UTP Cable Tester
This design is more than 10 years old by now.
Although it will still work, I recommend you to buy a ready made cable tester, unless you enjoy building one even if it'll cost you much more than one you can buy ready made.
Nowadays cable testers like this can be bought for as little as €10, give or take a little.
That's far less than you'll have to spend on parts allone, if you want to build one yourself.
The UTP Cable Tester can be used for many purposes.
Mainly to test a UTP network cables of course.
However it can also be used to find the right cable in a large bundle of identical looking cables.
The UTP Cable Tester consists of 2 tiny boxes that have to be connected to each end of the cable under test. One of the boxes contains a signal generator, powered by a standard 9V battery. The other box contains 8 LEDs that indicate the cable's condition.
The principle of operation is very simple: A good cable will show a single walking light. However when the lights are lit out of order you'll know that some wires have been switched in one or both of the connectors. If one or more lights don't light you'll know that one or more wires are cut. If two or more lights light up simultaneously you'll know that two or more wires are shorted together.
This is only a simple tester and therefore it can not detect separated pairs.
Even if all pins are connected, showing the expected walking light pattern it does not automatically mean that the pairs are still pairs in the cable.
Separating or mixing pairs will cause network problems on higher speeds and longer cables.
The UTP tester will not indicate such fault conditions!
Some network adapters and network switches have an auto polarity mode. This means that you may switch the white and coloured wires of a particular twisted pair without causing problems. A cable with wires 1 & 2 switched or 3 & 6 switched will indicate false on the UTP Cable Tester but might still function in some cases. It is not recommended to rely on the ability of the network adapter and network switch to sense the polarity. When one of the devices is replaced by an other one after a while you may be in trouble.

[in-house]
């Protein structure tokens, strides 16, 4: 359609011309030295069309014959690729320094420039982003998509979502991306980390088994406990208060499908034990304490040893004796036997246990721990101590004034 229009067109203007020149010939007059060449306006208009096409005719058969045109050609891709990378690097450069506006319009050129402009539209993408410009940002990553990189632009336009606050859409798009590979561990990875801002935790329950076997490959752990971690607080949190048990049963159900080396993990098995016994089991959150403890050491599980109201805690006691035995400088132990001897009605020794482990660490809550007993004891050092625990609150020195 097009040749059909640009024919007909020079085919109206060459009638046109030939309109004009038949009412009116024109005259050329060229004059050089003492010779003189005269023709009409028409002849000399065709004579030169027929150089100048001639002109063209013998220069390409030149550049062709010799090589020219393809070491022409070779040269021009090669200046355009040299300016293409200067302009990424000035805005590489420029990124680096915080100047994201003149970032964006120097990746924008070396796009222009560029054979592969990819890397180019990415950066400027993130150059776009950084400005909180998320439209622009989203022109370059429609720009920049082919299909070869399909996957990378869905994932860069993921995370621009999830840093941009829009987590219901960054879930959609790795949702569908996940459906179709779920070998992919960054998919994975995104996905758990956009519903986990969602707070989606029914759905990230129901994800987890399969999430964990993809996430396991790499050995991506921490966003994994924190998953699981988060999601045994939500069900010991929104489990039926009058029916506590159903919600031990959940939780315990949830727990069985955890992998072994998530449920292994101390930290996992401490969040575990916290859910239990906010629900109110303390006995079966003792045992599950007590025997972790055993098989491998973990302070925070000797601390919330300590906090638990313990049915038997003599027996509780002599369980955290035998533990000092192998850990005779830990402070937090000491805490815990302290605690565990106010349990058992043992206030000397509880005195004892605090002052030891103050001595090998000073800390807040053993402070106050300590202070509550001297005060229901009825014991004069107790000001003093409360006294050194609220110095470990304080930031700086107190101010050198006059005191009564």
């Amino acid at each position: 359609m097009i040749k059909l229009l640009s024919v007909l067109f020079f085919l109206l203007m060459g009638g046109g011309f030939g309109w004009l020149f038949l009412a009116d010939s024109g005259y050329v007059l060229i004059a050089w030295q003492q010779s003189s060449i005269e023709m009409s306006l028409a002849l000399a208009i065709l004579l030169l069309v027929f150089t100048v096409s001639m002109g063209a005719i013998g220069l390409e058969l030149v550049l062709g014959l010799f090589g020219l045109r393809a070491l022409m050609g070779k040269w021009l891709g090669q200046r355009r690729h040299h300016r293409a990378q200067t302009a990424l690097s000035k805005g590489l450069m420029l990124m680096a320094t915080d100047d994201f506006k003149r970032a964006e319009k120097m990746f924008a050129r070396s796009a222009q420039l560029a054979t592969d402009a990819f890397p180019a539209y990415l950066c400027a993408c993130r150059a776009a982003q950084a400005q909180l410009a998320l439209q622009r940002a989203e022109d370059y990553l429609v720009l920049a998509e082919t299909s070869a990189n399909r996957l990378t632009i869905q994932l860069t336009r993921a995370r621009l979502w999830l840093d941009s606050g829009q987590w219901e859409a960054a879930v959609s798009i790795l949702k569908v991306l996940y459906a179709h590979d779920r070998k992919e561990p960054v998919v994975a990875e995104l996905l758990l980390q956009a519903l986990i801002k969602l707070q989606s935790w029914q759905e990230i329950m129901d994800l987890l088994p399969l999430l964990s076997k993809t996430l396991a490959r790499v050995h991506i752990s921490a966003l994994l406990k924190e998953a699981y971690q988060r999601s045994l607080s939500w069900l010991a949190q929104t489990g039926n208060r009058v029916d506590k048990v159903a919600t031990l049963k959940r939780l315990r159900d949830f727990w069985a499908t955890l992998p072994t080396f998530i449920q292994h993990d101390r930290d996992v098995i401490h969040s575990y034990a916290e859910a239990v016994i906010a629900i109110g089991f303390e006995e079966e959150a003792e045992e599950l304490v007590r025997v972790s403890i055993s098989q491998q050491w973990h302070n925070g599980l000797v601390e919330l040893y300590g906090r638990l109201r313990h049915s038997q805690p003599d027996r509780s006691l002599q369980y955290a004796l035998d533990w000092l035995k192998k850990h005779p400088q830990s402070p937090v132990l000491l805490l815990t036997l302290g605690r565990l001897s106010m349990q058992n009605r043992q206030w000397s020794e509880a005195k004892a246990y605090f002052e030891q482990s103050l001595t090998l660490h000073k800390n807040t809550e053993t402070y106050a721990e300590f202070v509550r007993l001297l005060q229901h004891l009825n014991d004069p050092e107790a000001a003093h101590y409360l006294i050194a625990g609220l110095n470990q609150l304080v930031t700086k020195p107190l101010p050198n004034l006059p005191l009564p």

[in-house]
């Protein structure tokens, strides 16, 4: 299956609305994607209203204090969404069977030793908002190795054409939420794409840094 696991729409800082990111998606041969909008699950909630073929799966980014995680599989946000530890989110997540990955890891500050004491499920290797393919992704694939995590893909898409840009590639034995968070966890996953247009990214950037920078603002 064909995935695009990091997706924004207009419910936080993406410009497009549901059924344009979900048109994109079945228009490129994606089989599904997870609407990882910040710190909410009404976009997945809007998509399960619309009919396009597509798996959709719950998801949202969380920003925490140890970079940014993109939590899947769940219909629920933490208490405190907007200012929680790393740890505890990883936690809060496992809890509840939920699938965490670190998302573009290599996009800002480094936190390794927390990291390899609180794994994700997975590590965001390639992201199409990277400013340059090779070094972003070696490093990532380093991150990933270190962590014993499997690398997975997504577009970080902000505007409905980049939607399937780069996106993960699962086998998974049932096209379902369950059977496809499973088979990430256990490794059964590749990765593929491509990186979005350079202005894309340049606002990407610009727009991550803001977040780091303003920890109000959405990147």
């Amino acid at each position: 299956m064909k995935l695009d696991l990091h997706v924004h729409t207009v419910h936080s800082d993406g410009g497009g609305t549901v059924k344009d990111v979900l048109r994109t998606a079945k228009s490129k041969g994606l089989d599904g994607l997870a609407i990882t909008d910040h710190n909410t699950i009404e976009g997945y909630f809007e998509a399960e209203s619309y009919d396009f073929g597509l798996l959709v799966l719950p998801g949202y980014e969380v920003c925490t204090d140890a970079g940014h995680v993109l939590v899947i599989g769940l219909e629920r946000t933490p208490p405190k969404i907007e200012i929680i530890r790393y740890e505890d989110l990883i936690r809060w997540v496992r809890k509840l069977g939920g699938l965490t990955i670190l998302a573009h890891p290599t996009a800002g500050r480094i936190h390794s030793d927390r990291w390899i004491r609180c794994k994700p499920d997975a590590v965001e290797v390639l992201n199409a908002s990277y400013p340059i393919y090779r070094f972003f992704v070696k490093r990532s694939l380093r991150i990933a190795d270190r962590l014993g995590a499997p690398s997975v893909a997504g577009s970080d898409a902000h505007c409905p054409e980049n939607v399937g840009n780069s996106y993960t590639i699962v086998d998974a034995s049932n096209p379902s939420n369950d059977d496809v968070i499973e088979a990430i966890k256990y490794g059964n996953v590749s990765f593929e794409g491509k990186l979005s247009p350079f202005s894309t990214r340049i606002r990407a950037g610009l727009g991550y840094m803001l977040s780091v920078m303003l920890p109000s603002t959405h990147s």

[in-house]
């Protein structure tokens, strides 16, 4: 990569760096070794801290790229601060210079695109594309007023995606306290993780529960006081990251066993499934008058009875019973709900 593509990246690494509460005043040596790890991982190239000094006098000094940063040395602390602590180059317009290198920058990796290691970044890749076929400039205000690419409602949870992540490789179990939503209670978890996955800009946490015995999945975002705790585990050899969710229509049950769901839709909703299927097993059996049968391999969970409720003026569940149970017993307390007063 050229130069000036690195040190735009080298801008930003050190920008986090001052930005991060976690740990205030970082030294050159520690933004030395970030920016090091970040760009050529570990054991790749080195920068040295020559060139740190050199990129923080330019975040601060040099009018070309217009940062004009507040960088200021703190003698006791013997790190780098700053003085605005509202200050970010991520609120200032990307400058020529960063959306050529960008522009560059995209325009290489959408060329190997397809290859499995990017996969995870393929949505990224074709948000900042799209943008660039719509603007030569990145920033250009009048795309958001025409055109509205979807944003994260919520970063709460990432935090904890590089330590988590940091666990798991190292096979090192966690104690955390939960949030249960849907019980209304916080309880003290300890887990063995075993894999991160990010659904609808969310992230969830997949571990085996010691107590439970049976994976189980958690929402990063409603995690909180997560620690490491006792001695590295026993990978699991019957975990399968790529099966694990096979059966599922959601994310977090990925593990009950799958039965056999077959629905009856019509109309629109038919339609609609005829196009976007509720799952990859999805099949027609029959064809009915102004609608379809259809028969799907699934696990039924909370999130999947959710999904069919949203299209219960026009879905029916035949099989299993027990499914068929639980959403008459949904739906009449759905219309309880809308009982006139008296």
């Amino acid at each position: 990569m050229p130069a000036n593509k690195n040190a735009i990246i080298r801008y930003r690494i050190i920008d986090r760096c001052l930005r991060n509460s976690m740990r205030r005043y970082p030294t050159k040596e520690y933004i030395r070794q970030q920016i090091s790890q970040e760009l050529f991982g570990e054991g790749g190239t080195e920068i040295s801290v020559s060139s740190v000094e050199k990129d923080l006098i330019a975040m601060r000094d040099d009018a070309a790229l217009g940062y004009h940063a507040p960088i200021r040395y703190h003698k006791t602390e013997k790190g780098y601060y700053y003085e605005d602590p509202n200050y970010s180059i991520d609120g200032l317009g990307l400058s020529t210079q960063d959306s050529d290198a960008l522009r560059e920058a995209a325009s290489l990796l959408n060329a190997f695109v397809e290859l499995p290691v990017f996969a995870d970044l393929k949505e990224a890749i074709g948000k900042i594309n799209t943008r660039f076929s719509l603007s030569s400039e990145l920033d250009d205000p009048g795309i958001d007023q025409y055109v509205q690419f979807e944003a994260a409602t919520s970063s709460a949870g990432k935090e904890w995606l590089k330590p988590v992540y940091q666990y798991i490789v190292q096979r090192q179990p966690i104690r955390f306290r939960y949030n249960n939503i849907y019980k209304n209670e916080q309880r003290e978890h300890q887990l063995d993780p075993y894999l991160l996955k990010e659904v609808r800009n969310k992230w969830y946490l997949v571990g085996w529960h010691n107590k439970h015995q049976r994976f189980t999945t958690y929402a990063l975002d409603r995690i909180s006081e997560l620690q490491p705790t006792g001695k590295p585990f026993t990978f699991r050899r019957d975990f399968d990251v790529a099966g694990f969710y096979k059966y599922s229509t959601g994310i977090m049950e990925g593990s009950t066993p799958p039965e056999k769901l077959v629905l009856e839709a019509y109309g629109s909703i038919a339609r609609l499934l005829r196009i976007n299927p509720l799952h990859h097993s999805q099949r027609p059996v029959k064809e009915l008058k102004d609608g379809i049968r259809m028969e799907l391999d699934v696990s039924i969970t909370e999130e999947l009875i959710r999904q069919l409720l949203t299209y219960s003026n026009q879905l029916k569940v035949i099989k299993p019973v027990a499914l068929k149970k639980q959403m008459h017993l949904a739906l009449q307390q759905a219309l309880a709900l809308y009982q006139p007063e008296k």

The display box has 3 RJ-45 connectors. The first one, marked 1:1, is intended for testing Straight Through or so called Patch cables. The second one, marked Xll, is used for testing 10baseT and 100baseTX Cross cables. The third one, marked XX, is used for testing 100baseT4 cross cables.
The Signal Box
The Signal Box is powered by a 9V battery B1 which can be switched on and off by switch S1.
Diode D2 protects the circuit in case the battery is connected the wrong way up.
Current drain is minimal, approximately 5mA, which ensures quite a long battery life.
I could have used a programmable controller like a PIC16F84 or AT89C1051. The program would be quite simple. I deliberately chose the discrete approach though for a few important reasons:
But if you are only a little familiar with micro controllers, feel free to program the Signal Box in a processor of your choice.
The Display Box
The Display Box contains 3 RJ-45 connectors.
The first connector, marked 1:1, is used to test Patch cables.
On the second connector, marked Xll, the wires 1 & 2 are crossed with the wires 3 & 6.
It is used to test normal Cross cables for 10baseT and 100baseTX networks.
The third connector, marked XX, is used to test 100baseT4 cables, which have all 4 pairs of wires crossed.
Bill Of Materials
I've created some animated pictures to demonstrate the use of the UTP Cable Tester. Too bad you can't print the animation ;-)
If an error is indicated by the UTP Cable Tester, it may be a bit tricky to find the faulty wire(s) on Cross cables.
The wire number indicated by the LEDs are the wires seen from the connector at the Display Box's end.